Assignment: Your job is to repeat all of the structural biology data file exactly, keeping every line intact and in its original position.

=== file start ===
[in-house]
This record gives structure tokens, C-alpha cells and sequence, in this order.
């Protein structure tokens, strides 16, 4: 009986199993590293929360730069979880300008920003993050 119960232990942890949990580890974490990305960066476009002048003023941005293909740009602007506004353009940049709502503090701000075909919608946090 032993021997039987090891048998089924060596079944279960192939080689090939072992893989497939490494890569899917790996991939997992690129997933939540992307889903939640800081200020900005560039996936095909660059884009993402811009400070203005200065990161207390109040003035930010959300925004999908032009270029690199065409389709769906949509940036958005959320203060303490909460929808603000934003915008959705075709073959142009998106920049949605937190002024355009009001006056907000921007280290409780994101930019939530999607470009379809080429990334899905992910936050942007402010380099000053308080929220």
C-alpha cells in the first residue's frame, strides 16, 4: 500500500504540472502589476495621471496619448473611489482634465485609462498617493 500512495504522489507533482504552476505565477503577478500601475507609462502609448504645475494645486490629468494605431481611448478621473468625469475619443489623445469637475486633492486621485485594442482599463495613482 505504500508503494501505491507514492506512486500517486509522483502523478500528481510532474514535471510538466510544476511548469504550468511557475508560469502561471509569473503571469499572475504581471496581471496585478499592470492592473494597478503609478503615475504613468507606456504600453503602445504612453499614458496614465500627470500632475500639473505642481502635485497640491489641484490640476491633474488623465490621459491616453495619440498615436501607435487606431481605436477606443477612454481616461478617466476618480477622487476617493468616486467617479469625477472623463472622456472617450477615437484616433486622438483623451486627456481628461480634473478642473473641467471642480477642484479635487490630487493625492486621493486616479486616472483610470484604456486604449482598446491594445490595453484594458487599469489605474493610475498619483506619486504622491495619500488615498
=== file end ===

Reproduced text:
[in-house]
This record gives structure tokens, C-alpha cells and sequence, in this order.
């Protein structure tokens, strides 16, 4: 009986199993590293929360730069979880300008920003993050 119960232990942890949990580890974490990305960066476009002048003023941005293909740009602007506004353009940049709502503090701000075909919608946090 032993021997039987090891048998089924060596079944279960192939080689090939072992893989497939490494890569899917790996991939997992690129997933939540992307889903939640800081200020900005560039996936095909660059884009993402811009400070203005200065990161207390109040003035930010959300925004999908032009270029690199065409389709769906949509940036958005959320203060303490909460929808603000934003915008959705075709073959142009998106920049949605937190002024355009009001006056907000921007280290409780994101930019939530999607470009379809080429990334899905992910936050942007402010380099000053308080929220």
C-alpha cells in the first residue's frame, strides 16, 4: 500500500504540472502589476495621471496619448473611489482634465485609462498617493 500512495504522489507533482504552476505565477503577478500601475507609462502609448504645475494645486490629468494605431481611448478621473468625469475619443489623445469637475486633492486621485485594442482599463495613482 505504500508503494501505491507514492506512486500517486509522483502523478500528481510532474514535471510538466510544476511548469504550468511557475508560469502561471509569473503571469499572475504581471496581471496585478499592470492592473494597478503609478503615475504613468507606456504600453503602445504612453499614458496614465500627470500632475500639473505642481502635485497640491489641484490640476491633474488623465490621459491616453495619440498615436501607435487606431481605436477606443477612454481616461478617466476618480477622487476617493468616486467617479469625477472623463472622456472617450477615437484616433486622438483623451486627456481628461480634473478642473473641467471642480477642484479635487490630487493625492486621493486616479486616472483610470484604456486604449482598446491594445490595453484594458487599469489605474493610475498619483506619486504622491495619500488615498